Many people told me to skip Lima, Peru. That it wasn’t safe and there wasn’t much to see there. But, my best friend is from Lima and while living in Ecuador I met someone from Lima, so I decided to ignore the advice of others and go see for myself. I ended up spending about a week in Lima all together, three days before I flew to Cusco and about 5 days after I returned via the Peru Hop bus. However, not everyone can quit their job to travel, so I decided to condense my experiences into this epic way to spend 2 days in Lima, Peru.
I’m 100% thankful I decided to ignore the advice of others and go see Lima with my own two eyes. Lima has become a city I could see myself living in, should I ever want to!
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How to Get to Lima
The safest and least expensive mode of transportation from the Lima Airport to the city center is the Airport Express. A round trip ticket will cost $15 while a one-way taxi will cost at least $20. If you decided to take a taxi, secure one from inside of the airport and agree upon a price prior to handing your bags over. The area around Lima airport is unsafe, so it’s best to arrange your transportation before leaving the airport.
If you’re coming to Lima from Cusco, consider taking the Peru Hop bus from Cusco to Lima. You’ll need a bit of time in your schedule but it will take you to some of the best places in Peru along the way.
Where to Stay in Lima
As I mentioned above, my best friend is from Lima and I’d made a friend who lives in Miraflores. On my first visit, I stayed with my best friends Mom in a suburb of Miraflores. On my second visit, I stayed at my friend’s apartment in Miraflores, within walking distance to the Malecon.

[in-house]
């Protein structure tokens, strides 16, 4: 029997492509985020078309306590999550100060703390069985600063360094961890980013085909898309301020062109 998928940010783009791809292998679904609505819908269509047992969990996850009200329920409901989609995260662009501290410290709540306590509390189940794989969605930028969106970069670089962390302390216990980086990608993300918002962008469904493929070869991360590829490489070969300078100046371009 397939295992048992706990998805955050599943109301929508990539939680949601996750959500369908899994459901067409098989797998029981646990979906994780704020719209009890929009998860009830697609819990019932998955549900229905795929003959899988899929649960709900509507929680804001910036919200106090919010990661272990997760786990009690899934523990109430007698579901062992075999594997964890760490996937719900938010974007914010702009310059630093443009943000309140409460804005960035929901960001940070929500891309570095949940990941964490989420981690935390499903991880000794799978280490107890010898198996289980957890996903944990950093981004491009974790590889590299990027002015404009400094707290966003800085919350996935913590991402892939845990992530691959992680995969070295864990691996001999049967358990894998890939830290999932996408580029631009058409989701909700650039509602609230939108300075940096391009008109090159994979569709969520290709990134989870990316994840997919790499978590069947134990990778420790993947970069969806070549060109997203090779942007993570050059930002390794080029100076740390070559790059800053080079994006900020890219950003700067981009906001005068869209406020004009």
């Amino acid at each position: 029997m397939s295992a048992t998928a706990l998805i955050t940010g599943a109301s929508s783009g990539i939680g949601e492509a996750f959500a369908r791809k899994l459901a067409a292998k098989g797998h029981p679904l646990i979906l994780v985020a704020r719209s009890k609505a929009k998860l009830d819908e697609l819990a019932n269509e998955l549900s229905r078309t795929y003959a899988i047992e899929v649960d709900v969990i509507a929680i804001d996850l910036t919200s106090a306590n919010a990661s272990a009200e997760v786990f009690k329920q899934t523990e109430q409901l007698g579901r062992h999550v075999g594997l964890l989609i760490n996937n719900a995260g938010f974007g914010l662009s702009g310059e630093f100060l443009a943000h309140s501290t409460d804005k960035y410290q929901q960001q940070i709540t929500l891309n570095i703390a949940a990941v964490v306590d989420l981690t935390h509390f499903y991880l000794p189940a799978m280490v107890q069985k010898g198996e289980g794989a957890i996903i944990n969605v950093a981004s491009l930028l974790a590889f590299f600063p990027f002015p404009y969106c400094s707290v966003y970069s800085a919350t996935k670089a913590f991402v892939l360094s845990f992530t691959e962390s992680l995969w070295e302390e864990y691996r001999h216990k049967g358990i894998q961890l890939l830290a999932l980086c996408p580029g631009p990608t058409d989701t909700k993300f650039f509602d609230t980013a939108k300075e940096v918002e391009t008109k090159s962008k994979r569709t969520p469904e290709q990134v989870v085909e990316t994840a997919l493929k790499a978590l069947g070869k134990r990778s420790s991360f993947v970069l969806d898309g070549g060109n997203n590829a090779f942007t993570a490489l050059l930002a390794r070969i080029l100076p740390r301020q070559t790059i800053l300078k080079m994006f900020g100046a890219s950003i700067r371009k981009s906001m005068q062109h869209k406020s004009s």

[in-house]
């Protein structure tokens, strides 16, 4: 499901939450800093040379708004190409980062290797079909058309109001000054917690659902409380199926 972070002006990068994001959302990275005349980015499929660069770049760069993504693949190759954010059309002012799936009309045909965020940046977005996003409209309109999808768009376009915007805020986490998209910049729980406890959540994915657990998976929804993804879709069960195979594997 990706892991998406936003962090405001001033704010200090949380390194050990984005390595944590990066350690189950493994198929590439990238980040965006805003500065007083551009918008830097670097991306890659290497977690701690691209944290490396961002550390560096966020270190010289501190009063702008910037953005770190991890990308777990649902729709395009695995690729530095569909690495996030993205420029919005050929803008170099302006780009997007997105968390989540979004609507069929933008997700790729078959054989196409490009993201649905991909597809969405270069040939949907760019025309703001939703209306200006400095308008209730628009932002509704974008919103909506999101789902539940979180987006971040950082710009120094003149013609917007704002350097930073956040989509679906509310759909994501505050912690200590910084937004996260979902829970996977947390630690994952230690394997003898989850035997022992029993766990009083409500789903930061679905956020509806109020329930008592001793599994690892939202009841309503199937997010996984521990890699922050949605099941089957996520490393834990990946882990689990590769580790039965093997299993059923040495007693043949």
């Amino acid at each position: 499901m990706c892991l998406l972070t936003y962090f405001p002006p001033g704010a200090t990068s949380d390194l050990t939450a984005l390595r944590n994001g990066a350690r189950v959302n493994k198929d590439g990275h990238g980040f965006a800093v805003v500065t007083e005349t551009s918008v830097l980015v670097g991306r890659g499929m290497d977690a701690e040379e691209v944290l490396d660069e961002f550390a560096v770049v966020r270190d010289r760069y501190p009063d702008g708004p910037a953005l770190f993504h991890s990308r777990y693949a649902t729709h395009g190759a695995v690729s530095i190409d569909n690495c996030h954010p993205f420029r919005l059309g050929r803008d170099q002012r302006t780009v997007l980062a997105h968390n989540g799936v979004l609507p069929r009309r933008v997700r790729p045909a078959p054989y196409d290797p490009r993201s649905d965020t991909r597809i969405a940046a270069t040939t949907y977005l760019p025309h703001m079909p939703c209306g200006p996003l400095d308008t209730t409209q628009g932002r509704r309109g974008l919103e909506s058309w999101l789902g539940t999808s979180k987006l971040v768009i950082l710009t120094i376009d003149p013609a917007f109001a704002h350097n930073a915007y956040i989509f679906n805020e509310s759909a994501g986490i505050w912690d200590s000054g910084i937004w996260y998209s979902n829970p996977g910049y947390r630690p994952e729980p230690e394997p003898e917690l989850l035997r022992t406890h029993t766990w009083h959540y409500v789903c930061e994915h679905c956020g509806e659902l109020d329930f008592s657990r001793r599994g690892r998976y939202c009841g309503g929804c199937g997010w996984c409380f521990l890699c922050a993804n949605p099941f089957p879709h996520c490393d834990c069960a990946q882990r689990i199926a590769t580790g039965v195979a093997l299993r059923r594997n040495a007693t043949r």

So, I have no suggestions on specific hostels to stay in. However, I would recommend staying in either Barranco or Miraflores as the majority of activities are in these two neighborhoods.
Staying Safe in Lima
There are certainly dangerous places to find yourself in Lima. However, this two-day itinerary will not take you there. That being said, I felt very safe during my time in Lima, although it is still very important to keep your wits about you. At street corners stand back from the crowds and keep your eyes on your belongings as pickpocketing is common.
In terms of transportation, always make sure the taxi is registered and a meter is used. I used Uber most of the time without any issues.
Ladies, you will get catcalled. In my opinion, it’s best to just keep walking and not escalate anything. I had some very rude things said to me while I was watching the sunset on the Malecon and it took every ounce of energy I had not to say anything back. But I felt it was safer that way.
Always trust your gut.
What to Eat in Lima
Peruvian cuisine is world renowned and for good reason. It’s so freakin’ delicious. I did not have a bad meal in Peru. Everything from the Chifa to the ceviche was tasty! There are a few dishes you should definitely try while you’re there.
- Chifa – this is Peru’s version of Chinese food. And it’s damn good.
- Lomo Saltado – stir-fried beef, peppers, onions, french fries, and rice. Heaven
- Aji de Gallina – Chicken covered in a creamy sauce with a variety of spices and rice. This is Peruvian comfort food.
- Anticuchos – marinated beef hearts. This is typically street food, but many restaurants serve it as well.